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Pope from 1914. Born Giacomo della Chiesa, he became archbishop of Bologna in 1907 and succeeded Pius X shortly after the outbreak of World War I. He consistently urged peace on both the Allies and Central Powers, especially in the encyclical Ad beatissimi (1 November 1914) and in a seven-point peace note to the governments involved (1 August 1917). His policy held the papacy to be above the conflict, the voice of moral authority, and thus frequently condemned what he considered to be violations of morality and right, and he established avenues of Christian charity to locate missing persons, care for the sick and wounded. The Vatican and some agencies were accused, probably falsely, by anticlericals in France and Italy of espionage activities for the Central Powers, while Germans and Austrians called him “the French Pope.” Generally his perspective was neo-Thomist, following Leo XIII. He condemned modernism, led a codification of canon law (1917), greatly promoted Catholic missions, worked to establish better relations with the. He sought to augment the papal position through establishing diplomatic relations with additional states, increasing the number so represented at the Vatican from fourteen to twenty-six, including Britain. Continuing to resist the Italian-imposed solution of the Roman Question, he maintained the need for clear papal temporal sovereignty, and established secret negotiations between his secretary of state and Benito Mussolini.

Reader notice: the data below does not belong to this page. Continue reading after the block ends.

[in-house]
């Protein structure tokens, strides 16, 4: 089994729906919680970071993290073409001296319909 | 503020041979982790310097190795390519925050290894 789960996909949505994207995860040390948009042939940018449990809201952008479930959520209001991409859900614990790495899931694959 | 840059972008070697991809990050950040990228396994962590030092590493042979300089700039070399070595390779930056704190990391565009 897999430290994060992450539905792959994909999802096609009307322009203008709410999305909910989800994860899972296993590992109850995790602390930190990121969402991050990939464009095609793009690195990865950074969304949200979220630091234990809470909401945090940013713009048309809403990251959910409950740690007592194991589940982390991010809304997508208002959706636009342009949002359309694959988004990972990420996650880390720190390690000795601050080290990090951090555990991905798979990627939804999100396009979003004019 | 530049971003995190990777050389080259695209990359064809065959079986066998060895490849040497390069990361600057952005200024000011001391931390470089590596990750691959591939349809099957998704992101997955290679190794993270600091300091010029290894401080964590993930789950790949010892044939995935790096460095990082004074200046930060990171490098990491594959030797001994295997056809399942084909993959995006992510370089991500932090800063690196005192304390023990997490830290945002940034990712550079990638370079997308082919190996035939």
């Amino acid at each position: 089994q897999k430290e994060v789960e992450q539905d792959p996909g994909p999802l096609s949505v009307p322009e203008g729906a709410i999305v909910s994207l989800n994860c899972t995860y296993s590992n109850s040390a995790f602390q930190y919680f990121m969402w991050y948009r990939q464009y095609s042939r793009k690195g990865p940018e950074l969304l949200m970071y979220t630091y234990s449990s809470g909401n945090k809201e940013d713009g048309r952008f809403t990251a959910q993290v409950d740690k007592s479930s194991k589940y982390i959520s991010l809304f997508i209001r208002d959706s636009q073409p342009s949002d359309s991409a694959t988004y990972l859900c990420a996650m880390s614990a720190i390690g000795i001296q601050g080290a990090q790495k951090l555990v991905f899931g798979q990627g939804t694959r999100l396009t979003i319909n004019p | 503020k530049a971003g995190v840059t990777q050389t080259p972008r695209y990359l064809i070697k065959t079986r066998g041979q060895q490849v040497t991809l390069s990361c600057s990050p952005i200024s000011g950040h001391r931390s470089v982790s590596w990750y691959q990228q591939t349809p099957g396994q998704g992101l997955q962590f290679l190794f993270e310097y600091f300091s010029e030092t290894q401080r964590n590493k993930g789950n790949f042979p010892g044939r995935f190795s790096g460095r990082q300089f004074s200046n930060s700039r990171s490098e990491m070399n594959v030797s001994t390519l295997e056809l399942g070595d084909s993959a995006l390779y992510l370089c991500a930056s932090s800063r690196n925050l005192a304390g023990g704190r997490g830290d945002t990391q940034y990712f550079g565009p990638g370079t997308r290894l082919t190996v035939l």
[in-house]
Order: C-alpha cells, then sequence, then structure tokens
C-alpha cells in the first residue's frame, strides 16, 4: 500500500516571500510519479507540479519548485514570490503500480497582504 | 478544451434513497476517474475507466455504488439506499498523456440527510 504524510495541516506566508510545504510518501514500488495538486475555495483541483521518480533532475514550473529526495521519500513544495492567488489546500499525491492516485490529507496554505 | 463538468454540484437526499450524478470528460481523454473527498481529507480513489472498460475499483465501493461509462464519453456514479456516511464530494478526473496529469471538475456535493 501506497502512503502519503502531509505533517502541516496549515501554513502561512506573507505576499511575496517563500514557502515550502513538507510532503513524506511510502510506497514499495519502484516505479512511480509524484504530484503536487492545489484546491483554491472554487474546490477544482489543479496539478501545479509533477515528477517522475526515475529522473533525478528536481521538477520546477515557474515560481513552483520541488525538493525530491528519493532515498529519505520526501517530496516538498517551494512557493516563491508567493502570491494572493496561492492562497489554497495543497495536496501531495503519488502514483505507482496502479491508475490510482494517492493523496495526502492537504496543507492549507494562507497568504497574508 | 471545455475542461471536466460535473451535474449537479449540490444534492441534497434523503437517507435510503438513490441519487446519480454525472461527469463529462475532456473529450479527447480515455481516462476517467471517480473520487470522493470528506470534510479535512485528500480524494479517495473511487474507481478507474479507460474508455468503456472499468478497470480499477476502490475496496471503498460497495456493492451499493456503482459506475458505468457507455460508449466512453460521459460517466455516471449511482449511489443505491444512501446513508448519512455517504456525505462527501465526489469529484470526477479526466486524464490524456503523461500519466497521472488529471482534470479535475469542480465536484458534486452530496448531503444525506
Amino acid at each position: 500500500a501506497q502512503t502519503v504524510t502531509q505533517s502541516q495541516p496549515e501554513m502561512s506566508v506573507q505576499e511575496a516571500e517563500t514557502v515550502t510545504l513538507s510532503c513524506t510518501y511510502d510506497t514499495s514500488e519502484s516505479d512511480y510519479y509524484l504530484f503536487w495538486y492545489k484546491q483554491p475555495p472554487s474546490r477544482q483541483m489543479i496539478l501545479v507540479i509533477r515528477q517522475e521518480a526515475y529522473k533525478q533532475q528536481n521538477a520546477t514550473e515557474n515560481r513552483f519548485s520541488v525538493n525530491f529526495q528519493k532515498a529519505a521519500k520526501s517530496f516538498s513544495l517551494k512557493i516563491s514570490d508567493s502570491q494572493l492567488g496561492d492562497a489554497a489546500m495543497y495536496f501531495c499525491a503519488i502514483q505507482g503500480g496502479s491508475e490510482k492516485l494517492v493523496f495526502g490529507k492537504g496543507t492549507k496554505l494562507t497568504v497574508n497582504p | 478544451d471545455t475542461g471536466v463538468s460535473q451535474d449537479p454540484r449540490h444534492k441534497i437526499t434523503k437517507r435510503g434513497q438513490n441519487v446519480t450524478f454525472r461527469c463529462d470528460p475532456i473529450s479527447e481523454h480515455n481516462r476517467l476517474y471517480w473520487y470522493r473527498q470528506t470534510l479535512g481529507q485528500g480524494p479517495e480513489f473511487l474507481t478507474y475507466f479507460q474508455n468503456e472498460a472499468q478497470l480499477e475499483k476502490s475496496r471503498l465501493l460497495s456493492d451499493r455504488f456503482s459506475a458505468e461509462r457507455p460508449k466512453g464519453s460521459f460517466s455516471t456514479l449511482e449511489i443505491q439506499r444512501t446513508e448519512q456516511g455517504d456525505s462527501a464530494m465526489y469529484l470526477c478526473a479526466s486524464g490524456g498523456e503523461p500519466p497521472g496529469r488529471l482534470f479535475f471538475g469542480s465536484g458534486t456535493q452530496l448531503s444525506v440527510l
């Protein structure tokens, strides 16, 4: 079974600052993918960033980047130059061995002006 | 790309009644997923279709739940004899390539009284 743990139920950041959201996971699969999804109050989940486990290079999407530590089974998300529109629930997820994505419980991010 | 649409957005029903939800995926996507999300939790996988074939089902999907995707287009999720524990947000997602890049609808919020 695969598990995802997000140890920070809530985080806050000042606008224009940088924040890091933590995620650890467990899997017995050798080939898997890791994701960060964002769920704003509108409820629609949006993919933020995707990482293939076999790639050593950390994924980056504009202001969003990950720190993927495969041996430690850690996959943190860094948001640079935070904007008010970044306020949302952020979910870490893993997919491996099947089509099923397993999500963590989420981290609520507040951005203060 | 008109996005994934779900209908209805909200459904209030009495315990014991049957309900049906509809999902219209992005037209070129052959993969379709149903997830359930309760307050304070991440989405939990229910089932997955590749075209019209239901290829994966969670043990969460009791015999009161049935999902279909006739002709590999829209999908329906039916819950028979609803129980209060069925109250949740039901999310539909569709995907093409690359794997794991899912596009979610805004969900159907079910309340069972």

Bibliography: F. Hayward, Un Pape méconnu: Benoît XV (1955); W.H. Peters, The Life of C.T. Mc Intire(1959); idem, “Benedict XV,” New Catholic Encyclopedia, II, pp. 278-280; J. Schmidlin, Papstgeschichte der neusten Zeit (4 vols., 1933-39); G. Dalla Torre, “Benedetto XV,” Enciclopedia Cattolica, II (1950), pp. 1285-94.